“According to the Comptroller’s report, most of the spending goes toward lobbying the Assembly and Senate on pending legislation,” Sen. Weinberg said. “This begs the question: Why are they spending the public’s money to lobby lawmakers when they should have access to them free of charge?”
I think that’s part of what infuriates the taxpayer so much. In general, I don’t have a problem with people or organizations lobbying on behalf of issues. In fact, I think a good balance can provide legislators with a more complete picture of complicated issues. Whether the amount of lobbying done is truly necessary is another story. Either way, the public does have a right to know exactly what is being done, especially since it’s their money being spent. And when they do spend the money, the Comptroller wants to know why public entities aren’t held to at least the same standard:
“It makes no sense to permit public entities not to disclose information that private companies are required to provide about the hiring of lobbying firms,” State Comptroller Matthew Boxer said. “Given that we’re talking about a use of taxpayer dollars that some would deem controversial, public entities should in fact be held to a higher standard of transparency than private companies.”
It does seem kind of backwards to require more from the private companies than you do from public entities. And the way our state is set up, there are far to many public entities that aren’t required to provide information. The report recommends that New Jersey tighten disclosure rules and consider a ban on such spending. Senator Weinberg is drafting legislation to implement the latest recommendations, but already has some changes pendig:
Weinberg is the sponsor of a bill (S-115) that would amend current state law to require that lobbyists disclose how much money they receive from a state or local government entity when they’re hired for the purpose of influencing governmental processes. The bill would also require that amount to be reported on the notice of representation form lobbyists are currently required to file with the Election Law Enforcement Commission (ELEC).
I’m with the Comptroller and Senator Weinberg on this one. it makes no sense. It makes no sense and needs to change.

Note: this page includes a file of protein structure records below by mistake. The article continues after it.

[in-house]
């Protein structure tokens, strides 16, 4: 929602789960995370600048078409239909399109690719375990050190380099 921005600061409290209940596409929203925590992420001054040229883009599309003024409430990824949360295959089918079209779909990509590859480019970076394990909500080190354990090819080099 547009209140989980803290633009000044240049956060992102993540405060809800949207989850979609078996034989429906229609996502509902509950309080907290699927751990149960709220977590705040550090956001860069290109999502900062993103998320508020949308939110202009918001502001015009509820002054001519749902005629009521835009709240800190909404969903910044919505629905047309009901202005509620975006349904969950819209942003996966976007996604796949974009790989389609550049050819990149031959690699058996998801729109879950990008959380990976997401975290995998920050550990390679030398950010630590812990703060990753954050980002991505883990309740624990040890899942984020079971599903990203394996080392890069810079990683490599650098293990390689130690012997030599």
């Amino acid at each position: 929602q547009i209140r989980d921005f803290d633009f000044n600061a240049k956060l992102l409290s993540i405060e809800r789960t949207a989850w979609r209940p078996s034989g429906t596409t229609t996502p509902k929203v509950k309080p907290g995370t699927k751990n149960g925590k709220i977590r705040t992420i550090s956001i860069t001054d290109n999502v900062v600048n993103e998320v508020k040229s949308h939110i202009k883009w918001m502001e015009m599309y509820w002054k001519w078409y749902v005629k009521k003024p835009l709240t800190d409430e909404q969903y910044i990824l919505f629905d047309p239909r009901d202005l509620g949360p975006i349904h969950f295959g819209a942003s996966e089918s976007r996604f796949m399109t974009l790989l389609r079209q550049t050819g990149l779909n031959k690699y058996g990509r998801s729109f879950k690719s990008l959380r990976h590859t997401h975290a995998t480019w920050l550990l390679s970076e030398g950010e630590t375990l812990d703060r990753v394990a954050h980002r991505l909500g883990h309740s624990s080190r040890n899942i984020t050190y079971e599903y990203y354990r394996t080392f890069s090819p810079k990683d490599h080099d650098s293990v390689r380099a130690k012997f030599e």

An article in NJBiz (which is behind a firewall) talks about how life is harder for lobbyists in Trenton working with the Corzine Administration.
“Under the Corzine administration, the ‘throw-me-a-friggin’-bone’ line of lobbying doesn’t work,” one lobbyist half-jokingly remarks.
While I know that the lobbyist is joking, the article does make it seem like the hurdles for access weren’t very challenging to navigate in past administrations…
“It’s no longer a schmooze,” adds Murphy, whose clients include the Borgata Hotel Casinos & Spa, LabCorp and Garden State Equality. “People who are advocating on behalf of clients and industries need to be better prepared to address the issues, because analysts [in the governor’s office] are perhaps more sophisticated than they have been in the past.”
Imagine that, you have to be prepared to answer questions about the issues you are supporting. What a novel concept. In all seriousness, this represents an enormous change limiting the access that lobbyists have to the administration and raising the bar for what passes the smell test…
“There are a lot of new people in the administration that are not from Trenton, and they don’t start out with preconceived notions or prior relationships,” says Dale Florio, partner at Princeton Partners, who clients include Merck & Co., Miller Brewing and NBC Universal. So [every lobbyist] that has been around is starting from scratch in terms of everyone else. That’s why information is power. You have to have a good story and you have to tell it well.”
The article is definitely worth a read and as a taxpayer, it’s good to see that people are at least going to have to make their case before they can get my money.
Someone recently wrote that rather than feed the campaign warchest of new Congressional Democratic incumbents, many rightwing K Street lobbies will roll up their carpets and head for the state capitals. Matt Singer points out a Forbes magazine op-ed suggesting that the real policy deals of the next two years will be made in the statehouses. While it may be good for Washington, it means that we have to be ever more vigilant in places like Trenton.
The think tank Progressive States Network is a good resource for policy and to learn about what other states are doing. They recently launched their ‘Building a Progressive Majority in the States’ Agenda. They’re also building a list of state bloggers to reach out to them and gain feedback about their issues of interest.
I’ve received their Stateside Dispatch since last winter, and New Jersey is sometimes mentioned. Maybe if more interested NJ people sign up, our state will get more attention? Having a national progressive think tank keeping our state’s issues in mind couldn’t hurt.